The Abortion Caravan and RCMP Surveillance

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 York University Libraries, Clara Thomas Archives and Special Collections, Toronto Telegram fonds, ASC04612.

York University Libraries, Clara Thomas Archives and Special Collections, Toronto Telegram fonds, ASC04612.

By Christabelle Sethna

Very few Canadians know that the RCMP conducted surveillance of the Vancouver Women’s Caucus (VWC) and its Abortion Caravan.[1] This discovery is just one outcome of research undertaken with Dr. Steve Hewitt. We worked with hundreds of pages of declassified RCMP files, using surveillance reports (many of which are redacted) as well as appended open source material. The 1969 Criminal Code reforms coincided with the emergence of women’s liberation groups like the VWC. These groups, made up mainly of young, white women, were part of the 1960s New Left ferment that included opposition to the Vietnam War and support for women’s rights, the student movement, Black Power and Red Power and anti-imperialism.[2]

Before launching the Caravan, some VWC members set up an abortion referral service that ferried pregnant women to doctors willing to perform underground abortions. Because this action was technically illegal under the new abortion law, we speculated that the RCMP, responsible for investigating criminal activity as well as threats to national security, was spying on the women to gather evidence of domestic law breaking. However, it was not the VWC’s possible criminal activity that attracted the RCMP’s attention. Rather, the Mounties’ Security Service branch spied on the VWC because the organization’s left-leaning politics were deemed threatening to national security.

Hewitt’s own research has illustrated that the Security Service had a long history of spying on Old Left political activism due to the fear of Communist infiltration.[3] It now extended that same surveillance net over New Left organizations, including women’s liberation. Spying on women’s liberation groups posed a challenge to an all-male (until 1974) and all-white police force accustomed to dealing with male-led protest. Even though the Security Service acknowledged that these groups were invested in gender equality, it was suspicious of the possible relationship between Trotskyist-inspired organizations and women’s liberation. Using a combination of direct observation, media coverage, print literature and male and female informants, the Mounties learned of the VWC’s plans for the Abortion Caravan, acquired its itinerary and actively tracked its journey to Ottawa. The Caravan had echoes of the On to Ottawa trek of 1935. Trekkers were said to be Communists and their leaders were arrested. To add fodder to the RCMP’s suspicions, the lead Caravan vehicle originally bore the slogan “Smash Capitalism” alongside another, “Abortion is our Right!” The Caravaners soon removed the first slogan because they did not want to distract the Canadian public from their main focus on abortion.

The Security Service was aware that the VWC had demanded a meeting with high-ranking federal politicians, including Prime Minister Pierre Trudeau, to discuss their opposition to the new abortion law, and had threatened the government with a declaration of war. Still, the local police and RCMP officers on the ground were caught off guard by the Caravaners’ subsequent actions. When a large group of angry Caravaners and supporters marched to the Prime Minister’s residence on 9 May, the crush of women overwhelmed the half dozen policemen guarding the gate. Importantly, the vacationing Trudeau and the RCMP brass agreed that the women had to leave on their own as the prospect of burly male officers dragging protesting women off the premises would play badly in the media, especially so soon after the debacle at Kent State. Two days later, the RCMP was caught unawares yet again when a small group of Caravaners entered the visitors’ galleries in the House of Commons using forged passes, chained themselves to the seats, and began chanting slogans demanding access to abortion services.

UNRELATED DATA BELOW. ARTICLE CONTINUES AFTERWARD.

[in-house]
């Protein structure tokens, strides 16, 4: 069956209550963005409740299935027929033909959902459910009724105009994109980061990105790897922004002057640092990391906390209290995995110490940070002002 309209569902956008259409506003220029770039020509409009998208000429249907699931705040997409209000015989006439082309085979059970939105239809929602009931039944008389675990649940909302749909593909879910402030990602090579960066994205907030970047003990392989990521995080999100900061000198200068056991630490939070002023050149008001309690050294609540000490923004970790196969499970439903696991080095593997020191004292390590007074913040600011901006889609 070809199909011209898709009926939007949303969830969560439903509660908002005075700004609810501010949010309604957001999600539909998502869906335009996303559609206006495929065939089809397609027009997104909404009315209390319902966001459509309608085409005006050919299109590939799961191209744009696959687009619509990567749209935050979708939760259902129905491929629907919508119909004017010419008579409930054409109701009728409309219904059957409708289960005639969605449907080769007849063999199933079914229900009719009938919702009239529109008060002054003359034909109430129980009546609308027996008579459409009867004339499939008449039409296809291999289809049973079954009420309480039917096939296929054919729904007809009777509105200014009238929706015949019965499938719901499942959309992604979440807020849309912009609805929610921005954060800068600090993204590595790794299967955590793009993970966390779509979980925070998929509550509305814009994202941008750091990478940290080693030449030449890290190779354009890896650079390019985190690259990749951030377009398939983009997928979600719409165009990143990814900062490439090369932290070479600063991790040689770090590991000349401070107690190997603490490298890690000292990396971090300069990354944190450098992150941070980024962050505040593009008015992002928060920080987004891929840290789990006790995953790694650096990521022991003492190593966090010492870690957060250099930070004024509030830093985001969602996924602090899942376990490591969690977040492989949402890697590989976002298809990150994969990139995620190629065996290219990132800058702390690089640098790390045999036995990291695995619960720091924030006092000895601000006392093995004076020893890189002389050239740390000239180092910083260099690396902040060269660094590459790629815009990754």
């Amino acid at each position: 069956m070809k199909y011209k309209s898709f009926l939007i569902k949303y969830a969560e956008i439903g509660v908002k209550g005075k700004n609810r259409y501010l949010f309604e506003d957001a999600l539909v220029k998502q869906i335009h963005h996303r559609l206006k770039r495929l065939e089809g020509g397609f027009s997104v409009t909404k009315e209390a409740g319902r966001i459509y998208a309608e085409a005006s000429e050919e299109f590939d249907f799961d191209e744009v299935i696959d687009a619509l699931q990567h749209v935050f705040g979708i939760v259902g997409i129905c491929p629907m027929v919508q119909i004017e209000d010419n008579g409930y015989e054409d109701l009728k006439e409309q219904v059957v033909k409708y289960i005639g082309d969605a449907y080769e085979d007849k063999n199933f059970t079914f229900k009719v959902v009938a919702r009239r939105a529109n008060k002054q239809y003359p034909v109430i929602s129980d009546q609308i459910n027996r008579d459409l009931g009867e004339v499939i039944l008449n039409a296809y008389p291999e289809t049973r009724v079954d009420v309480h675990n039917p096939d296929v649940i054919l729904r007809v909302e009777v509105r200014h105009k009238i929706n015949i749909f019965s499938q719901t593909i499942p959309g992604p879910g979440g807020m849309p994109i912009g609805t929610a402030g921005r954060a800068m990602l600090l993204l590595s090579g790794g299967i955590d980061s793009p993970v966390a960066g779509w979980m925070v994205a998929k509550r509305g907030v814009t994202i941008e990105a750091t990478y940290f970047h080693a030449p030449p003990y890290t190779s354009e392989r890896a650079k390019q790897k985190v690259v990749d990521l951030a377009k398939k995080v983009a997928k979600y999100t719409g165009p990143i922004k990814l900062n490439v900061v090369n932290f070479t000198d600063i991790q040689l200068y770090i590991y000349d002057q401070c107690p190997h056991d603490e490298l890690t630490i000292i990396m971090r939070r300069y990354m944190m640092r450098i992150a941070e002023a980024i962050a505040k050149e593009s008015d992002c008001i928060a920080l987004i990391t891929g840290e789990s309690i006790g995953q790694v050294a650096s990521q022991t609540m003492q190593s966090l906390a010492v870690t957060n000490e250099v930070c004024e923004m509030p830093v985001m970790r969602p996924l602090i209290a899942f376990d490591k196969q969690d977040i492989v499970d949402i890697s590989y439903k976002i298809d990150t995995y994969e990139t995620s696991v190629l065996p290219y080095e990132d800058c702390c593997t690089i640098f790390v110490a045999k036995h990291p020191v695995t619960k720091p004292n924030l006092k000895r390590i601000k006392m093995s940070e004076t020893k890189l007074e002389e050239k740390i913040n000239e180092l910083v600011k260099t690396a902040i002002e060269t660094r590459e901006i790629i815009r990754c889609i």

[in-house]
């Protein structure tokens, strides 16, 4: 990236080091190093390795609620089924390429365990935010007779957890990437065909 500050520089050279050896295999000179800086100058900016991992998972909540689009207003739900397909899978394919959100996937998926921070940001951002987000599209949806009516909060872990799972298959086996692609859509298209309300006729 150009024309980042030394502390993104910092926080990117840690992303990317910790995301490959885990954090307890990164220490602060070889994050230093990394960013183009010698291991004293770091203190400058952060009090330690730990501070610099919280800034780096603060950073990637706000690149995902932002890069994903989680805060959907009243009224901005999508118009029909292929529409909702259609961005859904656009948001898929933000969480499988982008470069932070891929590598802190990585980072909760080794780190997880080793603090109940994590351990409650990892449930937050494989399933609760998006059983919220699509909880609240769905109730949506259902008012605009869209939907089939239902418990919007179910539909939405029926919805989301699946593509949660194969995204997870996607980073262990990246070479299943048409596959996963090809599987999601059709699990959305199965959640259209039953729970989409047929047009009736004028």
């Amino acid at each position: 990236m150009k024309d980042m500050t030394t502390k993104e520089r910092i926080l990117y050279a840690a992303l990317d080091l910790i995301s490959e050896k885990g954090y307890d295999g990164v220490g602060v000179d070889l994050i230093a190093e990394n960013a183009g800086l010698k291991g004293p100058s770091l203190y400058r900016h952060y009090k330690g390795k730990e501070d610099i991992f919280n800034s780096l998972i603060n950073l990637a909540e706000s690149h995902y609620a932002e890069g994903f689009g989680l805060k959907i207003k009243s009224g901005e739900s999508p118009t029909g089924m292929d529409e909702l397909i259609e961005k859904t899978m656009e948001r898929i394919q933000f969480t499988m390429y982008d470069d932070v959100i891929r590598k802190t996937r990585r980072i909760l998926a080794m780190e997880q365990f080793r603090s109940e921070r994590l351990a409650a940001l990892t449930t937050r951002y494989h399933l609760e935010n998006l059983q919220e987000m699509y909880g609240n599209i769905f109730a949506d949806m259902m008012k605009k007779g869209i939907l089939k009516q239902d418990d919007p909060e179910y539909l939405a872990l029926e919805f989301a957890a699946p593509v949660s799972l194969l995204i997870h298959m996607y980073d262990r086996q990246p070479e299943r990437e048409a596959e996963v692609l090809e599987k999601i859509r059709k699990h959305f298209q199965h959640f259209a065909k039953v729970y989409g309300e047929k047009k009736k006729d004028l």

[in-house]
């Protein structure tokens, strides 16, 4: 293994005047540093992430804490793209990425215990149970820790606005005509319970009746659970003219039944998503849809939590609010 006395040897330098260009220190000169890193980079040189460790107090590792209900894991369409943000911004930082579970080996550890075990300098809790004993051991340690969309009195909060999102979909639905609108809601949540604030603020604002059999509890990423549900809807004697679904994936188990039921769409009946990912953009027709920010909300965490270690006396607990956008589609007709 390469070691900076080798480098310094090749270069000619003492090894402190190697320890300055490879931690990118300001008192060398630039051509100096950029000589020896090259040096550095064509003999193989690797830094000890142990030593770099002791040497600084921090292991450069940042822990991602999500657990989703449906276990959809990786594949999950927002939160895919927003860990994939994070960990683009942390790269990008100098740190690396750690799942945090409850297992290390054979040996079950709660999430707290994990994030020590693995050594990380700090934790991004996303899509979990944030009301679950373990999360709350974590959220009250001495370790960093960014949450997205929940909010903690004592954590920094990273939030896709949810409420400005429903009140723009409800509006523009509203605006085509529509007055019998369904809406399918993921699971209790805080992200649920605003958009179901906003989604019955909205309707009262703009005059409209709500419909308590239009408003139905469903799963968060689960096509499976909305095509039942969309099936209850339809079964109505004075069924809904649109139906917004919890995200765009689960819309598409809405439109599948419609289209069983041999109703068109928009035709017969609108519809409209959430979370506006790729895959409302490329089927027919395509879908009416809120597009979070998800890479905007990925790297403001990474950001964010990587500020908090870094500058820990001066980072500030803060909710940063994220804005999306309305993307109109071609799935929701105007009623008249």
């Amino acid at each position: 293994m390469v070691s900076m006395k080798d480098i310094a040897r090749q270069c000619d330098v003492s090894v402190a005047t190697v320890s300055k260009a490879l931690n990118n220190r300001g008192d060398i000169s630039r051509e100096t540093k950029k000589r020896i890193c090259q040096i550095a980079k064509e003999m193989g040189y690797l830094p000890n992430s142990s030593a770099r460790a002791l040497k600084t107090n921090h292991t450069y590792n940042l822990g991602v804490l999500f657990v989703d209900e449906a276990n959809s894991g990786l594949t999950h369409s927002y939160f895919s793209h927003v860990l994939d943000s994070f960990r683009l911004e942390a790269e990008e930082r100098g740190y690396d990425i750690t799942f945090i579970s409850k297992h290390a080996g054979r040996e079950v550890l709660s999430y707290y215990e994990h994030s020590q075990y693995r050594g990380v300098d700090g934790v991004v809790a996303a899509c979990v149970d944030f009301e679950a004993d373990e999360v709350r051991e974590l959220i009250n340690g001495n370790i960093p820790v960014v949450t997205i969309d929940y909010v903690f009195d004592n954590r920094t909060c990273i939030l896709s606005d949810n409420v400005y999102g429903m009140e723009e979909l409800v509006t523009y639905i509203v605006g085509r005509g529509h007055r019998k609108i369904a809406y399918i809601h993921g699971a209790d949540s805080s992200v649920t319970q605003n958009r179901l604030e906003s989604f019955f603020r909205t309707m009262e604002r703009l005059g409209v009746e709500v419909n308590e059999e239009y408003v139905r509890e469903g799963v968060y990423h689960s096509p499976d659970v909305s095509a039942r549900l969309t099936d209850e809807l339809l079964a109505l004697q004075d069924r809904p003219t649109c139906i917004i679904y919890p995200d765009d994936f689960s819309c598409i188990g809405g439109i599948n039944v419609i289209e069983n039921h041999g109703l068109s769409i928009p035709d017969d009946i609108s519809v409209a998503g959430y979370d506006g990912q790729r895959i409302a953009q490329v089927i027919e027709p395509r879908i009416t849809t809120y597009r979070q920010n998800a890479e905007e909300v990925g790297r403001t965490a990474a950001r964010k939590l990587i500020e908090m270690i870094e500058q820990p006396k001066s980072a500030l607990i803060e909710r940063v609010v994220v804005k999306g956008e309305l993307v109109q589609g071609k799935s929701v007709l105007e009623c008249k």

The RCMP’s unpreparedness on both occasions may have had to do with a lack of communication among various local security forces. More likely, the Security Branch may not have taken the women’s demands seriously despite the wealth of surveillance files it generated on the VWC and the Caravan. Therefore, it is worth considering which variables might have figured into the Security Service’s threat assessment of women’s liberation activists. Gender was a key variable but so too were the women’s whiteness and relative youth. These variables may have made it easier for the RCMP to underestimate the Caravaners’ steadfast determination to take direct action against the abortion law. Conversely, they may also have worked in the women’s favour, catching the RCMP on the back foot and resulting in two historic security breaches at the highest levels of the Canadian government.

Christabelle Sethna is an associate professor in the Institute for Feminist and Gender Studies at the University of Ottawa.

[1] Christabelle Sethna and Steve Hewitt, “Clandestine Operations: The VWC, the Abortion Caravan and the RCMP,” Canadian Historical Review 90, 3 (2009): 463-496.

[2] Steve Hewitt and Christabelle Sethna, “Sex Spying: The RCMP and Women’s Liberation Groups,” in Laura Campbell, Dominique Clément, and Greg S. Kealey (eds.), Debating Dissent: Canada and the Sixties (Toronto: University of Toronto Press, 2012).

[3] Steve Hewitt, Spying 101: The RCMP’s Secret Activities at Canadian Universities, 1917-1997 (Toronto: University of Toronto Press, 2002.

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